All the "PC" companies (from Intel, Microsoft, Seagate to Google and Facebook) are now pushing Computing Forward. IBM had all of these technologies in-house from the RAM chip and the harddisk up to the SQL database server. But they were incapable to make that stuff available to the little guy with few pennies. Oracle, Microsoft, Seagate, Intel and Google were happy to do so and now they own hugely profitable empires while the IBM hardware/systems business is in a process of steady decline. They are even too stupid to properly sell DB/2.

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Megaphone

IBM Systems And Technology Group - What Happened To Them

If you think it is a great idea to "protect" some kind of legacy business, see here:

http://www.familie-wischnewski.de/joerg/nxp-boeblingen.htm

The pictures you see are from a once top-notch IBM semiconductor fab, which once cost 1 billion dollars. Chancellor Helmut Kohl opened the facility personally, more than 20 years ago.

I didn't work for them but it hurts to see excavators tear it down.

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Re: @Wunderbar1, Cannibalization

As IBM STG is the largest server provider in the world and the second largest storage provider in the world (by revenue), it doesn't seem as though they have suffered as you write. IBM is far and away the leader in Unix. They are second in x86 servers. Mainframe MIPS have actually grown in recent years.

IBM is also the second largest software company in the world, or third if you ask Oracle. Regardless, they are much more than an "American Tata." They lead the world in patents every year, still win most of the major tech prizes awarded to private business every year, and are still at the cutting edge of IT. See Watson or Carbon Nano. IBM is by far the most inventive company in IT today if we are talking about actual computer science and electrical engineering innovations and not advertising media.

Google may have a case for pushing computing forward with Map Reduce. I would like to hear your case for MS pushing computing forward. I cannot think of any record of innovation or invention at all commensurate with their size, cash and influence.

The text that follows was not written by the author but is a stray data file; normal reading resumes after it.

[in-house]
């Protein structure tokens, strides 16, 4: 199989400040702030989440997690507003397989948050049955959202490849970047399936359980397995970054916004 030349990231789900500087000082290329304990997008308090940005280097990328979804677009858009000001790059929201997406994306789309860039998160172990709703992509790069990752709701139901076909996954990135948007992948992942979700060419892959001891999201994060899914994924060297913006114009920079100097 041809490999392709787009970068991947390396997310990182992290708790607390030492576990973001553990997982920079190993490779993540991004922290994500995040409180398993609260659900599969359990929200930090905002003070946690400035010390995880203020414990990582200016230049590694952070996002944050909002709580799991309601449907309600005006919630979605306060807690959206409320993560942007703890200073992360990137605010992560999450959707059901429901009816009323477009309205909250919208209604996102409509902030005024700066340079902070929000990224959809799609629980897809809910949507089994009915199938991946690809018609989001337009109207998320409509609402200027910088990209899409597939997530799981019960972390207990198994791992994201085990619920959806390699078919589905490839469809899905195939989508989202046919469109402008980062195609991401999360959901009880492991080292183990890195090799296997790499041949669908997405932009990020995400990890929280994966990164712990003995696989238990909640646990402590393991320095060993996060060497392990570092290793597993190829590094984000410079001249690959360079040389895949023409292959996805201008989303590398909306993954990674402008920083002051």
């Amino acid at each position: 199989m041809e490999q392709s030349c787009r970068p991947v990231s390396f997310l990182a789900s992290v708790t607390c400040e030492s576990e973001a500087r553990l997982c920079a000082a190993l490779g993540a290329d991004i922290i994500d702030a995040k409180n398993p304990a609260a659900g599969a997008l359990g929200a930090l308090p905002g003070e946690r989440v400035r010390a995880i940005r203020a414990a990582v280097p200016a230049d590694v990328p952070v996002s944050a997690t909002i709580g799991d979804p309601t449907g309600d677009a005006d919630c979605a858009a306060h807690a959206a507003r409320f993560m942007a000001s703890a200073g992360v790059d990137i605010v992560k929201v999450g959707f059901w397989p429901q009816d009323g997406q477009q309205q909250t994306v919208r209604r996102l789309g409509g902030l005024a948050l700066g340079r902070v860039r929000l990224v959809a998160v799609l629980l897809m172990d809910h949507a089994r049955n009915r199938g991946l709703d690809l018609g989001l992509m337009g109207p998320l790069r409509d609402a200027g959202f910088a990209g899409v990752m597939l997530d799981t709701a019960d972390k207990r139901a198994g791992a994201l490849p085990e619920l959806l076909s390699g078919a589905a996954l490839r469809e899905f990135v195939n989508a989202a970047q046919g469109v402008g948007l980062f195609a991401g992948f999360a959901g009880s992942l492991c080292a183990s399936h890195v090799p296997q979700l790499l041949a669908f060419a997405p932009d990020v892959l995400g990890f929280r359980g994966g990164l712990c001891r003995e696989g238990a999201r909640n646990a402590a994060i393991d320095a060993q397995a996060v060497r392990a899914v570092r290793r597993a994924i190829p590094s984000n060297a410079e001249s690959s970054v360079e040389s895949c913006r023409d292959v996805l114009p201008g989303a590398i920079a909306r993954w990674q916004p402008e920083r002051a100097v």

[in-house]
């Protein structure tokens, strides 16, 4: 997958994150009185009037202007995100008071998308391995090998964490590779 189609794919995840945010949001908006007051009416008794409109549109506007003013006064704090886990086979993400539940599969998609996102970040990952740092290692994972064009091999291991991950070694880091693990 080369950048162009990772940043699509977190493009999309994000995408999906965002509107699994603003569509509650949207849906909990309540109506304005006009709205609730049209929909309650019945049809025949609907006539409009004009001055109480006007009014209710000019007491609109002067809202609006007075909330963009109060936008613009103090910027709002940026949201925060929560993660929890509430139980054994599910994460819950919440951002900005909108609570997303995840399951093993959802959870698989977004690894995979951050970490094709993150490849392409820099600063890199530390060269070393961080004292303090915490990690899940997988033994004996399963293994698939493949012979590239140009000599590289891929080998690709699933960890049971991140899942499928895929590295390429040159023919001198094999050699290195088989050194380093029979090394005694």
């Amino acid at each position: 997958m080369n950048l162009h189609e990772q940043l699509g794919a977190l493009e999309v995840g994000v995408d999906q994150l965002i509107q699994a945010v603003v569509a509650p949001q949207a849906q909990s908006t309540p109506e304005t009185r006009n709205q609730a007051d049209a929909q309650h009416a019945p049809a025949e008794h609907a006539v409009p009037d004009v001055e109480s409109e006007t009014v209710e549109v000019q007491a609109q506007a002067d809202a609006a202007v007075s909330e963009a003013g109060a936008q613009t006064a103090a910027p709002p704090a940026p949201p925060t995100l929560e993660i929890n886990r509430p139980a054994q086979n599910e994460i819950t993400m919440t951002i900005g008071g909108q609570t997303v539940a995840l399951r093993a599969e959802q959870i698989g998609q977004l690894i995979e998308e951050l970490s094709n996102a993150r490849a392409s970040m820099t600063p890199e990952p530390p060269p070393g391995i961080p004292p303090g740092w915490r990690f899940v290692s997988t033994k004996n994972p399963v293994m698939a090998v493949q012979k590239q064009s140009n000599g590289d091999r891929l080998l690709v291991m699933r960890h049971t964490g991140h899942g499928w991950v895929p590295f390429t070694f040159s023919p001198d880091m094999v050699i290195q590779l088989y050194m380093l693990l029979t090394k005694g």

Has IBM made mistake with relation to PCs? Yes, I don't think that can be argued, but it doesn't negate all of the great things they have done over the years and are still doing today.

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FAIL

Re: Re: @Wunderbar1, Cannibalization

<Yawn> IBM troll's mask has long since slipped.....

".....IBM STG is the largest server provider in the world...." Been over this before - hp is the leader in x64, not IBM, and that's where the growth is. Especially blades (hp the leader by a massive margin) and the trusty two-socket rack server (surprise, surprise, hp yet again!). And then we have hp's massive lead in Linux servers (you know, the stuff that's eating the UNIX market).

I got very bored of the rest of your "IBM, rah-rah-rah" routine, but then I just need one link to expose the shallowness of your bluster - a list of companies by revenue. In at number 29, the highest placed IT company in the list, is good ol' hp! Waaaaay down at number 56 (below Apple and Hitachi!), ickle IBM. http://en.wikipedia.org/wiki/List_of_companies_by_revenue

/SP&L

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Re: @Wunderbar1, Cannibalization

"Been over this before - hp is the leader in x64, not IBM, and that's where the growth is"

In other words, I am right. IBM is the world's largest server producer by revenue. As IBM sells way more z and Unix than HP, IBM is far and away the leader in profitable systems. HP is the leader in x64 servers. They are also the leader in PCs. They don't make two cents pushing that commodity gear.

"I got very bored of the rest of your "IBM, rah-rah-rah" routine, but then I just need one link to expose the shallowness of your bluster - a list of companies by revenue. In at number 29, the highest placed IT company in the list, is good ol' hp! Waaaaay down at number 56 (below Apple and Hitachi!), ickle IBM. http://en.wikipedia.org/wiki/List_of_companies_by_revenue"

Yes, unfortunately companies are in business to make profit, not revenue. That is why IBM is worth (market cap) five times as much as HP. Apple could buy HP with spare change. Oracle doesn't make even a third of HP's revenue, but they could buy HP tomorrow.

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Facepalm

Re: Re: @Wunderbar1, Cannibalization

".....In other words, I am right....." LOL, ask the voices in your head, they might agree with you! IBM tried hard and failed in the PC market, a market they could reasonably claim to have profitised if not invented, and is failling as we speak in the x64 serevr space (every quarter seems to bring mroe lines being hived off to Lenovo). Simply yapping on about the shrinking Z and AIX market is simply being an ostrich, both are shrinking and have been shrinking for years, and IBM does not have an escape strategy now that it has sold off most of the x64 lines.

IBM's clound offering is the technical definition of unadventurous and unsuccessful. IBM was once the largest and most important IT company in the World, but those are long since gone and very unlikely to ever return. Just get over it.